Meyer would need help navigating the process of the 504 loan guarantee, and Mike Marsh, a lender relations specialist with the Nebraska District Office, made a face-to-face visit to Archer in April. The bank offered 50 percent of the loan; the SBA, through Lincoln-based NEDCO, a Certified Development Corporation (CDC), would provide another 40 percent through the bond market; Carpenter's development company would handle 10 percent in a down payment. Most important for Archer's bottom line--the credit union would have the first lien position on the property, significantly reducing its risk.
"Mike was happy to come out and tell us how it all worked," Meyer added. "We got this big list of stuff to do, background research on all of the partners, both personally and financially. But Mike at the SBA, and Jason (Herlitzke, vice-president of lending at the CDC) were very helpful. Would the deal have happened without the SBA's help? Not nearly as quickly. It would have been a lot more legwork if he hadn't come out to talk with us--and there's a possibility we wouldn't have done the deal because we didn't know how simple it could be working with the SBA and NEDCO."
As a result, the Subway/Taco Del Mar franchise was approved for $156,000 for the portion of SBA-guaranteed funds.
"I think using the SBA is a very good starting point for growth for our credit union," Meyer said. "I want more commercial entities aware of what we offer. If we can get it out there that we use the SBA guarantee, I'm sure we will have more businesses applying for them and using this opportunity."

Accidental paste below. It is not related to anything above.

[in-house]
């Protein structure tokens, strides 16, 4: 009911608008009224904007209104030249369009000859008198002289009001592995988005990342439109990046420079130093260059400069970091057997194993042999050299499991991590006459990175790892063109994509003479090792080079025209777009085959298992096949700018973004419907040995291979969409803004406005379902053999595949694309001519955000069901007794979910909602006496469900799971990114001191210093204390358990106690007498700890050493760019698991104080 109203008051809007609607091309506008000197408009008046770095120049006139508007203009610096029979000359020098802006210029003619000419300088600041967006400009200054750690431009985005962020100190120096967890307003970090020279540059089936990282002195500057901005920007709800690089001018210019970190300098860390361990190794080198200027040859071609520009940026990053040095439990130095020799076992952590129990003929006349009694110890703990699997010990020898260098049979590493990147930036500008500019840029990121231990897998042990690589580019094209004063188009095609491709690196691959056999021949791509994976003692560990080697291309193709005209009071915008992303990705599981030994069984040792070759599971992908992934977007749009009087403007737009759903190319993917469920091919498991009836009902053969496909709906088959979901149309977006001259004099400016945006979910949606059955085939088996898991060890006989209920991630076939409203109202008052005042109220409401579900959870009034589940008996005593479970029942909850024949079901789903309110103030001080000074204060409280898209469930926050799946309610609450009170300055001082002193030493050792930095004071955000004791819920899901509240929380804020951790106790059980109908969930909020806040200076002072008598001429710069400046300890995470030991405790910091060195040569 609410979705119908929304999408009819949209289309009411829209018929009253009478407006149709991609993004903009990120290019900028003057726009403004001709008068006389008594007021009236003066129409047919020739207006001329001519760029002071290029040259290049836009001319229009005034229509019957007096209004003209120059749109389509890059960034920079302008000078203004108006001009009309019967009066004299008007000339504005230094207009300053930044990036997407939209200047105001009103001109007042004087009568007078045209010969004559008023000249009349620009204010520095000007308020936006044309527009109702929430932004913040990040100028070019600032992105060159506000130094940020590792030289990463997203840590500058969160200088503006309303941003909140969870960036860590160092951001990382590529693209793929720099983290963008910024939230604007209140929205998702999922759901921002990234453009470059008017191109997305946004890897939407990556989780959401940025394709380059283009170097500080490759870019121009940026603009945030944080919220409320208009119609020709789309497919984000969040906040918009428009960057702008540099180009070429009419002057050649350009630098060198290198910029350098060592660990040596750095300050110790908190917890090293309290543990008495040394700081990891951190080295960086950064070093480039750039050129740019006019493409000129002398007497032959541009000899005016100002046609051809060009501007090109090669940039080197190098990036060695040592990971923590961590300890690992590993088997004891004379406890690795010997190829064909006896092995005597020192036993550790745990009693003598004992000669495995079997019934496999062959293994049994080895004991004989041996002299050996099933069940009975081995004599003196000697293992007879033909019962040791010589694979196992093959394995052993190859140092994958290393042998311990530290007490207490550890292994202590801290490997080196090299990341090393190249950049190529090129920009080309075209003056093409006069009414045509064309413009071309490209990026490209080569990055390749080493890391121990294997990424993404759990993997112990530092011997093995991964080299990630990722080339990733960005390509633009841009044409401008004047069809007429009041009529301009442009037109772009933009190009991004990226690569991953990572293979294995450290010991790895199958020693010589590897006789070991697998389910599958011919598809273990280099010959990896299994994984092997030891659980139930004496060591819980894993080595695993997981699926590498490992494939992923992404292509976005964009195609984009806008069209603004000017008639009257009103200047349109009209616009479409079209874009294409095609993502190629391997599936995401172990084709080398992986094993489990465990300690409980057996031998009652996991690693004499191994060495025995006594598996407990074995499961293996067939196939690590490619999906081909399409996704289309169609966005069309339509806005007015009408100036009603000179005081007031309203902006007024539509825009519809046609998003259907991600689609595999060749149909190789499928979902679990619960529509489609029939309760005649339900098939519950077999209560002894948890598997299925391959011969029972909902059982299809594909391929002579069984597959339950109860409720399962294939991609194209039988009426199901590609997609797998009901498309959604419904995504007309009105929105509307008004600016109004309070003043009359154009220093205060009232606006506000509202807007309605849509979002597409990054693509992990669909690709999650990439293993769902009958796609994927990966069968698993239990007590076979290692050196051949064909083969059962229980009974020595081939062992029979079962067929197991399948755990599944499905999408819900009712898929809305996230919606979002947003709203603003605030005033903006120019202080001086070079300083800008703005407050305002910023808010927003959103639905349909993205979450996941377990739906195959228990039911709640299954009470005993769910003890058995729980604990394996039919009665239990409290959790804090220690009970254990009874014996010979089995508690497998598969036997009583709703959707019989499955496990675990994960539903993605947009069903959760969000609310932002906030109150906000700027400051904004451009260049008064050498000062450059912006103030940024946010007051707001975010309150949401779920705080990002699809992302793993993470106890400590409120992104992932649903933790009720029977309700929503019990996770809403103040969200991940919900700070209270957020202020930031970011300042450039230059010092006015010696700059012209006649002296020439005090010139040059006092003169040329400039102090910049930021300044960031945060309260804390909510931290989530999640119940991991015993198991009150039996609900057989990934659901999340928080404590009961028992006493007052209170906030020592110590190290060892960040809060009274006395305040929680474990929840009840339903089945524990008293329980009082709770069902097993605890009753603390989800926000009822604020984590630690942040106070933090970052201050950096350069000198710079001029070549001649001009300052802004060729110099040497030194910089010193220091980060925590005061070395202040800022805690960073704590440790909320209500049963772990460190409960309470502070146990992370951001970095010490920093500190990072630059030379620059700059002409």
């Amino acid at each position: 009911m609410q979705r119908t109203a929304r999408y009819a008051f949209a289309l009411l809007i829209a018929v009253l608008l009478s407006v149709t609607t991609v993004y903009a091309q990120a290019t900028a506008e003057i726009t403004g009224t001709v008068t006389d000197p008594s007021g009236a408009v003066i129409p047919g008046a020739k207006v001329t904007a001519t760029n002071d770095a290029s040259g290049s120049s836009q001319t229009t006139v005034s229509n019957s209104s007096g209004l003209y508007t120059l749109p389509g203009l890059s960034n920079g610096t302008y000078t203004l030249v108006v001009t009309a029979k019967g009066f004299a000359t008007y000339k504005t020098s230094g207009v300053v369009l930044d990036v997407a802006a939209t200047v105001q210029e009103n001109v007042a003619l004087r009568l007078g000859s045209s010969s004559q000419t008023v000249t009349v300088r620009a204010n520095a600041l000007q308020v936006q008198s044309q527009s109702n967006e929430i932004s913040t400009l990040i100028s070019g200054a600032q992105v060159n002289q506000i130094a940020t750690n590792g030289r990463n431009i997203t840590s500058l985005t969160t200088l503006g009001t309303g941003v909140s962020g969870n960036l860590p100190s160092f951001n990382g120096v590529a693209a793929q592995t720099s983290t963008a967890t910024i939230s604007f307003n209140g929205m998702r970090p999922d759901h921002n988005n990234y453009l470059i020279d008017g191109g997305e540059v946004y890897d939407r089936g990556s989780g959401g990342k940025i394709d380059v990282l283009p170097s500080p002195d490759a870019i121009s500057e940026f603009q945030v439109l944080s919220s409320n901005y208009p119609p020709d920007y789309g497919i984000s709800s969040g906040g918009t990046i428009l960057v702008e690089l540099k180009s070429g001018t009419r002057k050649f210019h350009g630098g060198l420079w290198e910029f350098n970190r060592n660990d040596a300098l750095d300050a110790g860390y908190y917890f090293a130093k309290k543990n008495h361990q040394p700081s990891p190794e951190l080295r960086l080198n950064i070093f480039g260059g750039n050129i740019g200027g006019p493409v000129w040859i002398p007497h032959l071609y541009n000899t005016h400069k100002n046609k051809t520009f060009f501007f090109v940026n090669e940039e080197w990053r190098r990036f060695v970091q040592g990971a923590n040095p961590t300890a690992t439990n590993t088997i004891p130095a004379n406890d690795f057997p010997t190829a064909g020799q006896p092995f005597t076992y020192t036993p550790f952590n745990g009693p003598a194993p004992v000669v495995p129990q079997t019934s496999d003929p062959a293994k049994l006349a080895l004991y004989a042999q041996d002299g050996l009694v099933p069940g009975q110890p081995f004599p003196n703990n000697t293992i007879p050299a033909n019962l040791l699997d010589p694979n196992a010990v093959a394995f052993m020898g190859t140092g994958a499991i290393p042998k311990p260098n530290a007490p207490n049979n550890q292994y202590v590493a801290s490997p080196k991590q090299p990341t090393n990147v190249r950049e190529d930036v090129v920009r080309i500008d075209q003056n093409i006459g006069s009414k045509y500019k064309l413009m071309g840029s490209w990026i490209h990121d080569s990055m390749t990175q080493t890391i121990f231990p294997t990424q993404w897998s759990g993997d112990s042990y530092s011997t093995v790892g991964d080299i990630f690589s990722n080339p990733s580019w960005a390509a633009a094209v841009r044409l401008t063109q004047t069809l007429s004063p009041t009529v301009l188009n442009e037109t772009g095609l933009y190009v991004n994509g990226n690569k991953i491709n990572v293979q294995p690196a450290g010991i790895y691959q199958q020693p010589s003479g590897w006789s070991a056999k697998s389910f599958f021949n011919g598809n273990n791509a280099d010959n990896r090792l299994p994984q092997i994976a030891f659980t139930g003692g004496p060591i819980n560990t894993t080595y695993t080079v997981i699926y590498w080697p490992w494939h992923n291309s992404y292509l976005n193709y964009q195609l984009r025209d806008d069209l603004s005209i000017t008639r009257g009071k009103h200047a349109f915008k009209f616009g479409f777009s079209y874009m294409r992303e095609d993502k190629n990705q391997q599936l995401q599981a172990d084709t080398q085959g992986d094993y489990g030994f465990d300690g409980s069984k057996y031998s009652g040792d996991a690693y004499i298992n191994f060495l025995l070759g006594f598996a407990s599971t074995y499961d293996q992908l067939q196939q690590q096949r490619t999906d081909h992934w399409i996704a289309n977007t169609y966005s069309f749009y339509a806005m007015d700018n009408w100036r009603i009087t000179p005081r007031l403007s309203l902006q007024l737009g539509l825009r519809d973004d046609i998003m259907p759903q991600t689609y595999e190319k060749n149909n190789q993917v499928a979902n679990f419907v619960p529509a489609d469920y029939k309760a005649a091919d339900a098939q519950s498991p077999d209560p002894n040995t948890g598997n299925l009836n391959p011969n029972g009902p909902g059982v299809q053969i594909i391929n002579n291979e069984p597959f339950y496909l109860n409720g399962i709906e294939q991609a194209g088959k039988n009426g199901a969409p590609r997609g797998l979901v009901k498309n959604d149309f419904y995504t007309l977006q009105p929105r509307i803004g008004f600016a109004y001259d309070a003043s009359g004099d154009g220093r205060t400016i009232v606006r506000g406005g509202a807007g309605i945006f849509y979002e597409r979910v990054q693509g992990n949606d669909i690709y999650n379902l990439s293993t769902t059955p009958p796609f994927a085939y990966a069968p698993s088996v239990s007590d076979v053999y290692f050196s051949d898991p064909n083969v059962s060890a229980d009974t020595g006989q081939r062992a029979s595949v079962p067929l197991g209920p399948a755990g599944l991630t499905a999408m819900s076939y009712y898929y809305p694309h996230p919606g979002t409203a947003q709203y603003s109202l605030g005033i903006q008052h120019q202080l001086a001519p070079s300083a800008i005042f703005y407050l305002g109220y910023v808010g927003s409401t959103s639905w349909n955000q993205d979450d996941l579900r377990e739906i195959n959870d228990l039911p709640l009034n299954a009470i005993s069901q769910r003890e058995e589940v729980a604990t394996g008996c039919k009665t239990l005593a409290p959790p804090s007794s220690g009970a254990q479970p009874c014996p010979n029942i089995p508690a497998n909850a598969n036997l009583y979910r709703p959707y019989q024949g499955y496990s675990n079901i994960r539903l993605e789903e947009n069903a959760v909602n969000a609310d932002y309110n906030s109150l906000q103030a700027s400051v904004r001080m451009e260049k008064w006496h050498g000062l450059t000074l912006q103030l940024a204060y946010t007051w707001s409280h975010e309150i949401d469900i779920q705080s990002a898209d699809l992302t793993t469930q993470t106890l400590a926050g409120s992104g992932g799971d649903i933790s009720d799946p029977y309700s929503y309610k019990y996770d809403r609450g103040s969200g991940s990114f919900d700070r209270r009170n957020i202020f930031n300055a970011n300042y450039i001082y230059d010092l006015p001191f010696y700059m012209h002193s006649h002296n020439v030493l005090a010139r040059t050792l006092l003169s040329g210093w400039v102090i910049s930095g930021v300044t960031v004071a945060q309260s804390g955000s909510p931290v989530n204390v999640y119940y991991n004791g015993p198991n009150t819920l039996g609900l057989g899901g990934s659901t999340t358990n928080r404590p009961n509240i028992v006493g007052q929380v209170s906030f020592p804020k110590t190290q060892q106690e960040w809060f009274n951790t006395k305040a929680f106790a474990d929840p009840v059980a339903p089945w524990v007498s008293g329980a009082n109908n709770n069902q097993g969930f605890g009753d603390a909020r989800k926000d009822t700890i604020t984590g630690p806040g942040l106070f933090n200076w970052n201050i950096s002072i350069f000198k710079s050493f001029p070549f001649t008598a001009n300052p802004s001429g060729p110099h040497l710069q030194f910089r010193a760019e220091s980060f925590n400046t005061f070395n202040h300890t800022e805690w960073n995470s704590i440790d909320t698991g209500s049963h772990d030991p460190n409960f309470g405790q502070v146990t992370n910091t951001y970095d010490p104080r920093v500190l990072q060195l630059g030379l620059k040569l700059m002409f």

And the structure of the SBA's 504 financing was crucial for the developer.
"With traditional bank financing," Carpenter said, "we couldn't have come up with the 30 to 35 percent down to acquire the land and build the building. With the low interest rate, the cash flow for the business makes good economic sense."
SBA helps improve U.S. 30 corridor
Meyer added the Subway/Taco Del Mar restaurant will be a great addition to the community.
"The lot they bought was in between two existing restaurants, replacing an old house from 1910 that was falling in on itself," the lender said. "There's been some money from the city for beautification of the highway frontage. It's looking a lot better now."
And, he added, the only other places for people craving Mexican food are a long drive off in Grand Island or almost an hour away in Columbus.
"What I'm passionate about as a developer is providing great opportunities for these franchisees to build their future," Carpenter said. "Like Amy, for example. She started out as a store manager, and she borrowed money, dug into her savings and got into ownership. As I've helped Subway grow, and helped people who leveraged their savings, it's been a blessing that the government has continued to help small business people expand. SBA programs are wonderful in that sense."